I’d been saving a visit to GS Champions Park for a day when I had the time to get there by walking alongside the Han River. It’s probably about three and a half hours from Yeoksam. You head for the Olympic stadium, then follow the river eastwards, crossing somewhere convenient before reaching Champions Park on the North bank.
The plans that I’d had for the day before had been scuppered by the weather forecast and so Jen and I thought we’d give it a trial run by walking eastwards along the south bank of the Han and trying to spot Champions Park from the opposite side of the river. It shouldn’t have been too difficult to find from what I’d noticed on the maps, there are three football pitches and a baseball park, plus a few buildings.
It didn’t quite work though and whilst we saw everything from crowded outdoor swimming pools to the ongoing construction of a new bridge we didn’t manage to spot Champions Park. To make matters worse it turned out to be a hotter day than we had expected and after nearly four hours of walking we were both quite badly sunburnt and probably suffering from a touch of sunstroke too.
The following day I scrapped my plans to walk to the game, whilst Jen took it a step further and cancelled all baseball related activities. She did however give me a bit of guidance on dealing with the taxi driver by suggesting that I adding ‘uh’ suffixes to ‘GS’, ‘Champions’ and ‘Park’. It worked a treat, or at least sufficiently well for him to guess what to look for on his satnav and I arrived ten minutes before the scheduled one o’clock start. Unfortunately, as so often happens at these second tier Futures League games, the starting time had been brought forward and the game was already into the sixth innings.
Still, an hour or so of baseball is better than nothing and with it being another red-hot day it might even have been better than three hours of baseball. The small covered area that was being used by spectators was full and so I just took my place on a grassy bank behind the plate.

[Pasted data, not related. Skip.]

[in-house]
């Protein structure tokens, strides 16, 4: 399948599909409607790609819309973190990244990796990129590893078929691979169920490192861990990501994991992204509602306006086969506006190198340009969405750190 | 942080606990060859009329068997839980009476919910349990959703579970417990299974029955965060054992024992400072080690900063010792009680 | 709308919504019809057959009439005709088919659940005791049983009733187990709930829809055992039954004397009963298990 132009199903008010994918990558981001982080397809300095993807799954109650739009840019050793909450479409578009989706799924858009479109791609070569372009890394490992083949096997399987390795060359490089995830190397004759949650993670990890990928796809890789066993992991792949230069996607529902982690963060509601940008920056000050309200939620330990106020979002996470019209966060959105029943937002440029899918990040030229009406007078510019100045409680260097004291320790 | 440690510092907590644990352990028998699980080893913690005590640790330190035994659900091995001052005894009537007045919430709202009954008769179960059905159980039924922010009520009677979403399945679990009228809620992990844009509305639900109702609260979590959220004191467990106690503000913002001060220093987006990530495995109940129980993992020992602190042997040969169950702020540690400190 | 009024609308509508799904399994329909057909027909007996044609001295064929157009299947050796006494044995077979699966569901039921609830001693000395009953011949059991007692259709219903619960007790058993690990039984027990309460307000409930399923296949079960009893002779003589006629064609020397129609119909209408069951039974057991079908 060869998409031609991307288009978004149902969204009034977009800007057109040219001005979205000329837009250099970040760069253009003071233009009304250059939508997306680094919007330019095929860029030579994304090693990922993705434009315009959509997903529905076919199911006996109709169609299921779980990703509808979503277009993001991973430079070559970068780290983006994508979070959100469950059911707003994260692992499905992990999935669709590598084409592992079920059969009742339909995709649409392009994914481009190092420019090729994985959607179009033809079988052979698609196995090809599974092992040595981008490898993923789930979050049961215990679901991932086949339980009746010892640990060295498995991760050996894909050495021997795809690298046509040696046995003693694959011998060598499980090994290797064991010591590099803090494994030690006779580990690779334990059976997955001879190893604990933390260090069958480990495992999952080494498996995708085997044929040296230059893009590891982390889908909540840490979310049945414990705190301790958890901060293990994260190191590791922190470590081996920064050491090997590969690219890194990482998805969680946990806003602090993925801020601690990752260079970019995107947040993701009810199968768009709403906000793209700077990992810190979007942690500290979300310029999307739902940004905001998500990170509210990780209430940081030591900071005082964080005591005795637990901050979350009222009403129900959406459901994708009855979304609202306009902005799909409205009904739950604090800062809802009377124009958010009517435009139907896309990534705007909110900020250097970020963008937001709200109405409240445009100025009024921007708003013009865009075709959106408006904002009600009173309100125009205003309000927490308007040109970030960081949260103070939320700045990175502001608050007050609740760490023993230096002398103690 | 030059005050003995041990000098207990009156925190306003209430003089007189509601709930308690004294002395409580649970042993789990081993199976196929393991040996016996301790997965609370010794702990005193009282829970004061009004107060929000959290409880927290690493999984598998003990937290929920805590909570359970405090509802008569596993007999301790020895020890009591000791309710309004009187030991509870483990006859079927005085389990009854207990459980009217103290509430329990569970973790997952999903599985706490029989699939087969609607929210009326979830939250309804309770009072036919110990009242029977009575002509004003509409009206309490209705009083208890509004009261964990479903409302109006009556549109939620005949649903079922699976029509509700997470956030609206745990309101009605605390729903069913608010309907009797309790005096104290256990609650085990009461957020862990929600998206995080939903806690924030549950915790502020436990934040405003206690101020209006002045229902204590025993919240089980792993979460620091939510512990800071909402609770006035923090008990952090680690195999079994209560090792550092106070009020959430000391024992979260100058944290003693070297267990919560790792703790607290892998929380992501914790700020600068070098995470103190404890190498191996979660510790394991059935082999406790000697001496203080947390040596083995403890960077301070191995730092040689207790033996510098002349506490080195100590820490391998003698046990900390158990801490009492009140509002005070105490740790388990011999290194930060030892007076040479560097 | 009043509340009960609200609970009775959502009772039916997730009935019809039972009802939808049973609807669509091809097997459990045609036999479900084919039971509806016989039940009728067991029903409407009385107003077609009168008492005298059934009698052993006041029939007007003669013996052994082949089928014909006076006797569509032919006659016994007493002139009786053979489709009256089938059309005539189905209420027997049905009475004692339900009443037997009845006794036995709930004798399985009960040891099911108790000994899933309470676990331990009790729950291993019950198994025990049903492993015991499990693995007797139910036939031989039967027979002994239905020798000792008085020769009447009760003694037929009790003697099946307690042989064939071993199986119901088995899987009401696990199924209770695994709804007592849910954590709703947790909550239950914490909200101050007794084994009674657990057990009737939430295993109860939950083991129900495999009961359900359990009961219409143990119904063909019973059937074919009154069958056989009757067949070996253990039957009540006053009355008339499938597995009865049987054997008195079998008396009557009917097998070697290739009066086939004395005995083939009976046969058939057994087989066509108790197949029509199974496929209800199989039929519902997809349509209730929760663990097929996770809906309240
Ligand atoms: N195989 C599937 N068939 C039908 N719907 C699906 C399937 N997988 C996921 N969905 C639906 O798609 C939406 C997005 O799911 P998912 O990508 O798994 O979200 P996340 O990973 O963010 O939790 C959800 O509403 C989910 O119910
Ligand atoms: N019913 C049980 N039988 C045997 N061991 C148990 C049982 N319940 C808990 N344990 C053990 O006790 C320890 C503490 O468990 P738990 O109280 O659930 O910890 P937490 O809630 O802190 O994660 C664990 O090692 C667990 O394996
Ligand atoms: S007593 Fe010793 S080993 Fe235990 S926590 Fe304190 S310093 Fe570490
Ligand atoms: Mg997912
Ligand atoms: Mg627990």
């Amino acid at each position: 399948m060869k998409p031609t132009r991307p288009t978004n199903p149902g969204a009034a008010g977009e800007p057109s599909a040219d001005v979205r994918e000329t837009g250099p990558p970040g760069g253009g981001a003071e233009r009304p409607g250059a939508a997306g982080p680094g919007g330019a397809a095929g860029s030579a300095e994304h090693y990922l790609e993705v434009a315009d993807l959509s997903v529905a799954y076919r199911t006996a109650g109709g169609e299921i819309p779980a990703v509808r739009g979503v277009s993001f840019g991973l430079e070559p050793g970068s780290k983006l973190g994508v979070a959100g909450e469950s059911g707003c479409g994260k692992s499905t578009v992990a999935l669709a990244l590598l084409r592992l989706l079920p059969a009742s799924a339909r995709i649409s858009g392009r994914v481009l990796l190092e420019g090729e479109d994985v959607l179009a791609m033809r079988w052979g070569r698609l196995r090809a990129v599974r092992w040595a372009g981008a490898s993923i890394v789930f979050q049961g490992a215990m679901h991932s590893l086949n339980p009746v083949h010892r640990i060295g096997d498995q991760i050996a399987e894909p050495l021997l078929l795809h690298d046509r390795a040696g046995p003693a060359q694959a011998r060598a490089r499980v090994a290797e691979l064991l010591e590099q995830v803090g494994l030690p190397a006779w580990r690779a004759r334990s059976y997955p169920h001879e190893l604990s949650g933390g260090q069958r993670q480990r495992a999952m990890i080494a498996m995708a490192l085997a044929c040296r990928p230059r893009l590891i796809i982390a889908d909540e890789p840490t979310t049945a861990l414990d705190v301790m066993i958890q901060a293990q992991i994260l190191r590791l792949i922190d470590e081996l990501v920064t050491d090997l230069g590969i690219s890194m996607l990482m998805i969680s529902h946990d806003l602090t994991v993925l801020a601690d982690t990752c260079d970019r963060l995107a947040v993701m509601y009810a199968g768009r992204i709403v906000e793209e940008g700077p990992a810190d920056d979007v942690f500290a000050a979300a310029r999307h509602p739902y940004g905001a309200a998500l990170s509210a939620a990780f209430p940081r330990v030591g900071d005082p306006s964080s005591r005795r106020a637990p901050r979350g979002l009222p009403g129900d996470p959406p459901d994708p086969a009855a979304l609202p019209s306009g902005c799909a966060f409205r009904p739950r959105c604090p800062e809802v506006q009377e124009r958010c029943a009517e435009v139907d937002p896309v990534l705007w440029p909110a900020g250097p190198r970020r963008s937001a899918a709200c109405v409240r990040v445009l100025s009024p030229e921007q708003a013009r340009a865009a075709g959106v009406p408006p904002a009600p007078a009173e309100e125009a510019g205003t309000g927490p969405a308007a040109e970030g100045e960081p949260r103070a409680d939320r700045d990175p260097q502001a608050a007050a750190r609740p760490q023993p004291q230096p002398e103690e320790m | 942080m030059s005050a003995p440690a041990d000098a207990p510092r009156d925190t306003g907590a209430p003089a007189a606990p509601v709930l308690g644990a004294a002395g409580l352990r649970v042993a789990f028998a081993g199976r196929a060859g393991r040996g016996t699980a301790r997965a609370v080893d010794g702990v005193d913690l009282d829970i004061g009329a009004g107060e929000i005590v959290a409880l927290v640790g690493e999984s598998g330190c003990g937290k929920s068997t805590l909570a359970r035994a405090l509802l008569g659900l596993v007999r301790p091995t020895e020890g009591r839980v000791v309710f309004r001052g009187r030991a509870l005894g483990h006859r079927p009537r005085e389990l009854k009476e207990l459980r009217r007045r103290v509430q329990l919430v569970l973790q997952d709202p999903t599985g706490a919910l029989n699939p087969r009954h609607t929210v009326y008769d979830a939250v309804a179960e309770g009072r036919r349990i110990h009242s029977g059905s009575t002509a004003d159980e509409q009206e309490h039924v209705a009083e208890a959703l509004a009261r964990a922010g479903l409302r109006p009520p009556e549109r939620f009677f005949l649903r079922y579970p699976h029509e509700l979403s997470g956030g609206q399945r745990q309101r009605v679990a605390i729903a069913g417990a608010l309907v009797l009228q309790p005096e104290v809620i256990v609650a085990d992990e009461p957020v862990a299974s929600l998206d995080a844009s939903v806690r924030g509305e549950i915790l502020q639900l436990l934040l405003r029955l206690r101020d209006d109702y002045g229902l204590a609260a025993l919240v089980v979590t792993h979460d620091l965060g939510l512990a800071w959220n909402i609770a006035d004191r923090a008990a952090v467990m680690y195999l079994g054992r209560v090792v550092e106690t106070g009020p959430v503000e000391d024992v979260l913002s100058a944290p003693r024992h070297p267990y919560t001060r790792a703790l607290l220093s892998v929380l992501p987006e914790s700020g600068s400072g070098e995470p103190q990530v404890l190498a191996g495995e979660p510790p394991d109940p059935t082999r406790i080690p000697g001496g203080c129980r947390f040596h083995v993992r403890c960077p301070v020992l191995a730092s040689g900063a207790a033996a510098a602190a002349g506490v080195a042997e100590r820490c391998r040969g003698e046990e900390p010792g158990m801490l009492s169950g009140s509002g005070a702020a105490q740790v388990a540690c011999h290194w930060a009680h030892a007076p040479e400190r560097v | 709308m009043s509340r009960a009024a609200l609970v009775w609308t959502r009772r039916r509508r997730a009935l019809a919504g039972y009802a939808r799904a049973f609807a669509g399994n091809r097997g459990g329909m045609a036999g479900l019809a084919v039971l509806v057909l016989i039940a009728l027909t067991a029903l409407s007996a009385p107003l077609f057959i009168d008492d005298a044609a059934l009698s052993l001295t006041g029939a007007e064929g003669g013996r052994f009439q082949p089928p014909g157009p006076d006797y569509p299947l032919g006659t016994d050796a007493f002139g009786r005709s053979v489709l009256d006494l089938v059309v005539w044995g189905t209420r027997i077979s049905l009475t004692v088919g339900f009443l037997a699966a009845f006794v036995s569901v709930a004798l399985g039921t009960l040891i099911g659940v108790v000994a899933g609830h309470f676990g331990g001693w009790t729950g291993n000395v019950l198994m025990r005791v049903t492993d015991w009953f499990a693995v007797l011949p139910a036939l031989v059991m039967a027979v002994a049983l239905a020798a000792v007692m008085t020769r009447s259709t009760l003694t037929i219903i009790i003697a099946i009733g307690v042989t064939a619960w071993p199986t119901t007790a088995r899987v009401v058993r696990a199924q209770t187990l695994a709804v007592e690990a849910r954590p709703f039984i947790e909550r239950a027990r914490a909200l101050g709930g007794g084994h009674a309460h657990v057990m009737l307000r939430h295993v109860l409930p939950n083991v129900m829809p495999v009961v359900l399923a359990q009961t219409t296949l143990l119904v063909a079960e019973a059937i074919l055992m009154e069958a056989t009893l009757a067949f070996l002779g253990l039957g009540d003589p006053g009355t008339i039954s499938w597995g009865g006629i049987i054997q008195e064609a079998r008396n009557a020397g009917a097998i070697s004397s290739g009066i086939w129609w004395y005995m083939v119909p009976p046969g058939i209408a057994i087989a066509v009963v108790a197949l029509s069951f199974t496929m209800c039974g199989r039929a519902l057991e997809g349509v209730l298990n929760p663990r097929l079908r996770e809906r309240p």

There were maybe another seventy or so people watching, the odd family having a picnic, a few who were probably friends and family of the players involved and, as ever, a couple of dozen young girls who were either WAGs or looked as if they had ambitions in that direction.
Whilst there were plenty of LG shirts in the crowd most of the interest was in the Army players. It’s not surprising really as they will all have been successful pro players before their National Service stint. The pitcher Oh Hyun Taek seemed pretty popular, as did the catcher Park Dong Won.
One Army fella was deemed good enough to be walked every time he came out to bat. How rubbish is that, never being given a chance to ever hit the ball? Still I suppose it’s a lot better than spending your Sunday on guard duty or marching up and down the parade ground.
I haven’t bothered to check the standings for the Futures League but you’d think that both the Army and Police teams would do pretty well. I imagine that it would be quite embarrassing if the players were to lose to the reserve teams of the clubs that they would normally play for.
Sangmu had already been a couple of runs ahead when I arrived and they steadily increased their lead as the game went on. As the final innings drew to a close the WAGs and potential WAGs gathered by the walkway to the buses, like mothers at the school gate.
The final score was 10-6 to the visitors and an hour after arriving I was in a taxi again, heading back to Yeoksam.